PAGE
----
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The flow of blood is critical for the survival of the individual. While taken for granted, blood is kept in its required liquid form by strong natural anti-coagulant forces. If it were not for these forces, the entire amount of blood in a human body could clot in about ten seconds.

When pro-coagulant forces start getting the upper hand, various undesirable consequences ensue, including blood clots in deep veins, heart chambers, and heart valves. At best, these clots impede blood flow. More insidiously, they dislodge, go through the blood stream, and lodge in the brain or in the lungs, leading to strokes or pulmonary emboli.

Atrial Fibrillation is one of these pro-coagulant conditions. This is an arrhythmia in which the upper chamber of the heart beats up to 500 times a minute, making the heart contraction ineffective and increasing the risk of a clot in the heart due to stasis of blood.

Warfarin has been used for over 40 years to counteract these pro-coagulant effects. It is a well known drug that is cheap, easily available, and with which doctors have the longest experience. However, it has several less than optimum attributes, including therapeutic level monitoring by regular blood testing due to its narrow therapeutic range, impact on this therapeutic range by diet and other medications, and a constant need for dose titration.

Warfarin works by inhibiting vitamin K dependant clotting factors, and so is also slow to take effect. On the plus side, if there is too much inhibition, it can be relatively easily reversed by administration of fresh frozen plasma in the acute setting or Vitamin K when the situation is not so urgent.

In order to circumvent the negative attributes of Warfarin, there has been a great effort by the pharmaceutical companies to develop better alternatives. For example, Sanofi-Aventis (NYSE:SNY)/Bristol-Myers' (NYSE:BMY) Plavix (Clopidogrel), developed initially as a potential alternative to Warfarin (but is a platelet aggregator inhibitor), had sales of $9.4 billion globally in 2010. Other companies include Bayer (Rivaroxiban) 1, BI (Dabigatran) 2, Pfizer (NYSE:PFE)/Bristol Myers' (Apixiban) 3, and Daiichi (Edoxaban). Most of these new inhibitors work by inhibiting factor X, and not the Vitamin K pathway of Warfarin. The advantage of these inhibitors is that there is a fixed dose, with no need for monitoring or drug titration. On the flip side, if the drug is too effective, it is very difficult to reverse its effect, unlike Warfarin.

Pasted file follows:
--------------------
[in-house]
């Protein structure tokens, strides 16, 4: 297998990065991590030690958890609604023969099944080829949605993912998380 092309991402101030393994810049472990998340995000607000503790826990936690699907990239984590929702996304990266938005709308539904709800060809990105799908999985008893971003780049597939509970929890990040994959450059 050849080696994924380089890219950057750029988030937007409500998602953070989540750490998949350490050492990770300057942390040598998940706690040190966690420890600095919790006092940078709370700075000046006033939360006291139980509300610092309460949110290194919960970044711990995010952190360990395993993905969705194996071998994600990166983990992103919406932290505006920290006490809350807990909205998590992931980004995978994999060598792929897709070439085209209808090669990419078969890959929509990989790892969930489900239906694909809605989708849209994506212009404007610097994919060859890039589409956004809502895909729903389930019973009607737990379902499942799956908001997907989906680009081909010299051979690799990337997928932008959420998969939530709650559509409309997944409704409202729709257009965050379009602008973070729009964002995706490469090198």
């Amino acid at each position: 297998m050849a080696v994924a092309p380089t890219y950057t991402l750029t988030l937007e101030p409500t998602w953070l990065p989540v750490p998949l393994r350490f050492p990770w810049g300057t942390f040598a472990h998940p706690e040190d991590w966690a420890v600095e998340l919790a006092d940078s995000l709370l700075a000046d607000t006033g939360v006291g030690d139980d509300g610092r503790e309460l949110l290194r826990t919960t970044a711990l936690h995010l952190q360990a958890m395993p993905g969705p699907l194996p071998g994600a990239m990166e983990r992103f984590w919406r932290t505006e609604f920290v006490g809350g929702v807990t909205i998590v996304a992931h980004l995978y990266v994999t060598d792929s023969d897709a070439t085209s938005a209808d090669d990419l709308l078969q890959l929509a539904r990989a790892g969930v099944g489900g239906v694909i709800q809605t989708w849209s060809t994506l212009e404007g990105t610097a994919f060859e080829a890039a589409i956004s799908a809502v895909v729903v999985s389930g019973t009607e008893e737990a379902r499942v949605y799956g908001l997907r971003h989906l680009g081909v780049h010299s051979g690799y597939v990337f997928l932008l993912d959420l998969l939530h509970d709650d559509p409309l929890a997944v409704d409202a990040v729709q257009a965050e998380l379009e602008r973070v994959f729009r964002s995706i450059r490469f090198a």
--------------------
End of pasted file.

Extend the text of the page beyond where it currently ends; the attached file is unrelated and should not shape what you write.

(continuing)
This article attempts to compare some of these newer compounds by reviewing some their landmark trials, help shed some light on their safety and efficacy, and figure out if we have a potential winner in this race. These drugs were primarily studied in patients with atrial fibrillation as a therapeutic measure to prevent thrombi in the left atrium, and thereby Ischemic Strokes. Their primary approval thus far has been only for this indication. Although a direct head-to head-comparison is difficult, we attempt to highlight the similarities and differences in the tabular comparison below.

Table 1: All New OAC Trials - Basic Characteristics

Study

RELY

ROCKET-AF

ARISTOTLE

ENGAGE AF-TIMI 48

Drug

Dabigatran

Rivaroxiban

Apixiban

Edoxaban

Dose (In mg)

Frequency

150, 110

BID

20 (15*)

QD

5 (2.5*)

BID

60*, 30*

QD

Number in trials

18,113

14,266

18,206

>21,000

Design

PROBE

Double blind

Double blind

Double blind

Atrial Fibrillation criteria

AF x 1

< 6 mths

AF x 2

(>1 in <30d)

AF or Aflutter x 2

<12 mths

AF x 1

< 12 mths

% VKA naive

50%

38%

43%

40% goal

*Dose adjusted in patients with poor renal function.

**Max of 10% with CHADS-2 score = 2 and no stroke/TIA/SEE

PROBE = prospective, randomized, open-label, blinded end point evaluation

VKA = Vitamin K antagonist

As can be seen, the studies had a robust sample size with a large number of patients across the USA and other countries around the world, and were well conducted with appropriate study designs.

To assess efficacy, time spent in therapeutic coagulation range (time in INR between 2-3) was assessed.

Table 2: Time In Therapeutic Range (INR) in comparison arm in Trial

Study

RELY